Netflix lays off about 150 employees in latest round of cuts

Netflix is ​​laying off around 150 employees weeks after the streaming giant recorded its first loss of subscribers since 2011.

The job cuts were described in an internal memo obtained by The Hollywood Reporter, which first reported the news.

A Netflix spokesperson confirmed the cuts on Tuesday, saying, “As we explained on earnings, our slowing revenue growth means we also need to slow our cost growth as a business. Unfortunately, we are laying off approximately 150 employees today, mostly based in the United States.

The layoffs represent around 2% of the streaming giant’s total workforce.

“These changes are primarily driven by business needs rather than individual performance, which makes them particularly challenging as none of us want to say goodbye to such great colleagues. We are working hard to support them in this very difficult transition,” the Netflix rep said.

Netflix has laid off 150 employees as part of bigger cuts at the streaming giant.
Bloomberg via Getty Images

News of the cuts follows a series of layoffs at Netflix’s Tudum division, which launched in December.

Tudum, a nod to the sound that accompanies the Netflix logo when subscribers open the streaming site, was a division that focused on news and stories related to the service’s most popular shows and movies.

At the time, sources told the Post that another wave of layoffs was imminent. They pointed to the company’s recent disappointing financial report, in which it said it lost 200,000 subscribers in the first quarter.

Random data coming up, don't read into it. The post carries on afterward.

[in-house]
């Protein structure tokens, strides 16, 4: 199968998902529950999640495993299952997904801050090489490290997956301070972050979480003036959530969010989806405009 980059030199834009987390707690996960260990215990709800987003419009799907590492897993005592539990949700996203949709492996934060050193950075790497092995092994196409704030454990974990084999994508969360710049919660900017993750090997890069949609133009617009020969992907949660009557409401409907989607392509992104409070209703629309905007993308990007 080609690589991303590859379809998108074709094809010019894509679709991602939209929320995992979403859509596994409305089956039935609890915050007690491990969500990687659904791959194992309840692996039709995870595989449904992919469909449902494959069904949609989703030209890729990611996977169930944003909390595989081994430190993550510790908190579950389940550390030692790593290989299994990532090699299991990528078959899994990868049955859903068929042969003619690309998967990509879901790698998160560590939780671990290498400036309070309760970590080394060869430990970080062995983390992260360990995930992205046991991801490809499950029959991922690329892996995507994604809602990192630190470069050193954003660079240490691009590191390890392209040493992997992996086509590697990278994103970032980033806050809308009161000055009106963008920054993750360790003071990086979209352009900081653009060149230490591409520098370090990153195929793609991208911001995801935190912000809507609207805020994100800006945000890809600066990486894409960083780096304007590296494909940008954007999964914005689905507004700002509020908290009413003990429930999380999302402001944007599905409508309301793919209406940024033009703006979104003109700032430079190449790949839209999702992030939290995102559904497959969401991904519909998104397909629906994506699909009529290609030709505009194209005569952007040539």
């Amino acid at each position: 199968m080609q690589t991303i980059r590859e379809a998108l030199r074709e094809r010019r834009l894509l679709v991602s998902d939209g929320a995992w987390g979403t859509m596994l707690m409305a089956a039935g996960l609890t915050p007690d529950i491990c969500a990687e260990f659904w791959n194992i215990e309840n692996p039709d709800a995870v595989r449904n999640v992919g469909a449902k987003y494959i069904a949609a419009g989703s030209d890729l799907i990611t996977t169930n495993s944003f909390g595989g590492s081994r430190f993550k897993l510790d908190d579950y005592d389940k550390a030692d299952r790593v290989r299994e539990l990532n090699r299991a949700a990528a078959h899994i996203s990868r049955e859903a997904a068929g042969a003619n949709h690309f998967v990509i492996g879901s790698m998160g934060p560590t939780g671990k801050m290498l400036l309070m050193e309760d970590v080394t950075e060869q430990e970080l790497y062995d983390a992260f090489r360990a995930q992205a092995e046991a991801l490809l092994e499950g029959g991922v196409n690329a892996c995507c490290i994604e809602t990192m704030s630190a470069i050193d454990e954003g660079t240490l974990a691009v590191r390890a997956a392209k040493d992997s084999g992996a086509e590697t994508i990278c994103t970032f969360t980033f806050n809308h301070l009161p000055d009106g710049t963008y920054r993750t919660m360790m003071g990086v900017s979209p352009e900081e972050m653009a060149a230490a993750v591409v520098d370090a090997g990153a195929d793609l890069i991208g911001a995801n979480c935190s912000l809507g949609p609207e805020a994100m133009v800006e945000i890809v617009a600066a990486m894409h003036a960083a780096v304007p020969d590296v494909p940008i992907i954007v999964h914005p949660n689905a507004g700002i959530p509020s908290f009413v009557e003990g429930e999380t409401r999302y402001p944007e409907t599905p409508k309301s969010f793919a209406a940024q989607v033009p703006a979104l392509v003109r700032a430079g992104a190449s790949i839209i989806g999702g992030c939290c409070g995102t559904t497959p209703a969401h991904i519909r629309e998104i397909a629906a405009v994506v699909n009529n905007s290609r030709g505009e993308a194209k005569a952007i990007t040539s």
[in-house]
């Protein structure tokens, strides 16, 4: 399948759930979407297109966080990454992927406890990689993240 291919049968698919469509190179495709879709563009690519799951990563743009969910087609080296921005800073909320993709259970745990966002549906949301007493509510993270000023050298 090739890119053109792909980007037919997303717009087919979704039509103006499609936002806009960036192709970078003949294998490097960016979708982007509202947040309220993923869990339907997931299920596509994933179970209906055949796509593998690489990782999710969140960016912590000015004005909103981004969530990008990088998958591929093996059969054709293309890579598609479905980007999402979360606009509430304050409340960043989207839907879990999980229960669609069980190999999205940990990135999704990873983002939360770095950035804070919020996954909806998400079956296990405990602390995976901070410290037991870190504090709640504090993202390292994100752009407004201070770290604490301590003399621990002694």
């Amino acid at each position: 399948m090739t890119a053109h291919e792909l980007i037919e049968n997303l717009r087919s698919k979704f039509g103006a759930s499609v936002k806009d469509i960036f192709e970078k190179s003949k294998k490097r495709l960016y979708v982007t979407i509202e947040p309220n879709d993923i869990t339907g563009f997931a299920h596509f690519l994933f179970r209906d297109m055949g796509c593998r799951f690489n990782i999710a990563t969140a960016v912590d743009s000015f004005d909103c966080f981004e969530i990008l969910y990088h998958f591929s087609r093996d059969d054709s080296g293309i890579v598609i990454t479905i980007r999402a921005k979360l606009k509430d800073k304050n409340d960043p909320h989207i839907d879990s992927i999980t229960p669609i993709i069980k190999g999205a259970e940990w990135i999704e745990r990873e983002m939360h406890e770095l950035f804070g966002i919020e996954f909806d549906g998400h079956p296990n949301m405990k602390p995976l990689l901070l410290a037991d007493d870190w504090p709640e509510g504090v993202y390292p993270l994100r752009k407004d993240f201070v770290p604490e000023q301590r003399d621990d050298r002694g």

The streamer, which hosts hit shows like “Inventing Anna,” “Squid Game” and “Bridgerton,” also said it expects to lose another 2 million in the second quarter. Netflix currently has 221.6 million subscribers, which is even more than the competition.

Reed Hastings and Ted Sarandos
Co-CEOs Reed Hastings and Ted Sarandos add a new ad-supported tier and crack down on password sharing to maximize subscribers.
Getty Images

To stem the bleeding, Netflix co-CEOs Reed Hastings and Ted Sarandos said the company would likely crack down on password sharing.

The CEOs also plan to launch a low-cost ad-supported tier by the end of the year, a much faster schedule than originally planned, in a bid to grow revenue and subscribers.

The Los Gatos, Calif.-based streaming giant currently offers a host of payment tiers, including its most popular plan, which costs $15.49 per month. The cost of the cheaper ad-supported tier has not been announced.

Other streaming providers have similar plans and ad-supported offerings. HBO Max, for example, offers an ad-free service for $15 a month, and it charges $10 a month for the service with ads.

New York Post

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